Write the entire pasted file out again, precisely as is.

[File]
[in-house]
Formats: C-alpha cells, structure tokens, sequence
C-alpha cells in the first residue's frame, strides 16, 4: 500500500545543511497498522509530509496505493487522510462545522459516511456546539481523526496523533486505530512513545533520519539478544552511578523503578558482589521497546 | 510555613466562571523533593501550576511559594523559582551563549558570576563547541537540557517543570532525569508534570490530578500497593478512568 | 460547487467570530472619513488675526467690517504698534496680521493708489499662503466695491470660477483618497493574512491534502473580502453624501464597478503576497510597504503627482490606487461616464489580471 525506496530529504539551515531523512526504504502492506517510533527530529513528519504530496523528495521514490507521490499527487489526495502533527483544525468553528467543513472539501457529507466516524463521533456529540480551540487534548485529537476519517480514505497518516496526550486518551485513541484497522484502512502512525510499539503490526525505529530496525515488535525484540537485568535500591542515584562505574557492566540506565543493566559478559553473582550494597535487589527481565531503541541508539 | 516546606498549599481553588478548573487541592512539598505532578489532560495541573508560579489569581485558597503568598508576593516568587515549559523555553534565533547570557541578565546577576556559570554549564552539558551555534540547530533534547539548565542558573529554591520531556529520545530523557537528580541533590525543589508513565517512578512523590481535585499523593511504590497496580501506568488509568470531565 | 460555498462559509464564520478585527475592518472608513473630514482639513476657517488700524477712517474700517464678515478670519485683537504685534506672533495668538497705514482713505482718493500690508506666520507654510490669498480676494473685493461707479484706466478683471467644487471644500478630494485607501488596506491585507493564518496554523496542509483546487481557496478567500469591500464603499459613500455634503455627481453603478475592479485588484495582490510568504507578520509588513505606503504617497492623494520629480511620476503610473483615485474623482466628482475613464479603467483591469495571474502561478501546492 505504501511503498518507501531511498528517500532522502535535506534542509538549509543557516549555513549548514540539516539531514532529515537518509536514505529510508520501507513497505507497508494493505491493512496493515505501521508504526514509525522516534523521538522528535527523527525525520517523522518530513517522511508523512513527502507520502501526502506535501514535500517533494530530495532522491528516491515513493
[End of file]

[in-house]
Formats: C-alpha cells, structure tokens, sequence
C-alpha cells in the first residue's frame, strides 16, 4: 500500500545543511497498522509530509496505493487522510462545522459516511456546539481523526496523533486505530512513545533520519539478544552511578523503578558482589521497546 | 510555613466562571523533593501550576511559594523559582551563549558570576563547541537540557517543570532525569508534570490530578500497593478512568 | 460547487467570530472619513488675526467690517504698534496680521493708489499662503466695491470660477483618497493574512491534502473580502453624501464597478503576497510597504503627482490606487461616464489580471 525506496530529504539551515531523512526504504502492506517510533527530529513528519504530496523528495521514490507521490499527487489526495502533527483544525468553528467543513472539501457529507466516524463521533456529540480551540487534548485529537476519517480514505497518516496526550486518551485513541484497522484502512502512525510499539503490526525505529530496525515488535525484540537485568535500591542515584562505574557492566540506565543493566559478559553473582550494597535487589527481565531503541541508539 | 516546606498549599481553588478548573487541592512539598505532578489532560495541573508560579489569581485558597503568598508576593516568587515549559523555553534565533547570557541578565546577576556559570554549564552539558551555534540547530533534547539548565542558573529554591520531556529520545530523557537528580541533590525543589508513565517512578512523590481535585499523593511504590497496580501506568488509568470531565 | 460555498462559509464564520478585527475592518472608513473630514482639513476657517488700524477712517474700517464678515478670519485683537504685534506672533495668538497705514482713505482718493500690508506666520507654510490669498480676494473685493461707479484706466478683471467644487471644500478630494485607501488596506491585507493564518496554523496542509483546487481557496478567500469591500464603499459613500455634503455627481453603478475592479485588484495582490510568504507578520509588513505606503504617497492623494520629480511620476503610473483615485474623482466628482475613464479603467483591469495571474502561478501546492 505504501511503498518507501531511498528517500532522502535535506534542509538549509543557516549555513549548514540539516539531514532529515537518509536514505529510508520501507513497505507497508494493505491493512496493515505501521508504526514509525522516534523521538522528535527523527525525520517523522518530513517522511508523512513527502507520502501526502506535501514535500517533494530530495532522491528516491515513493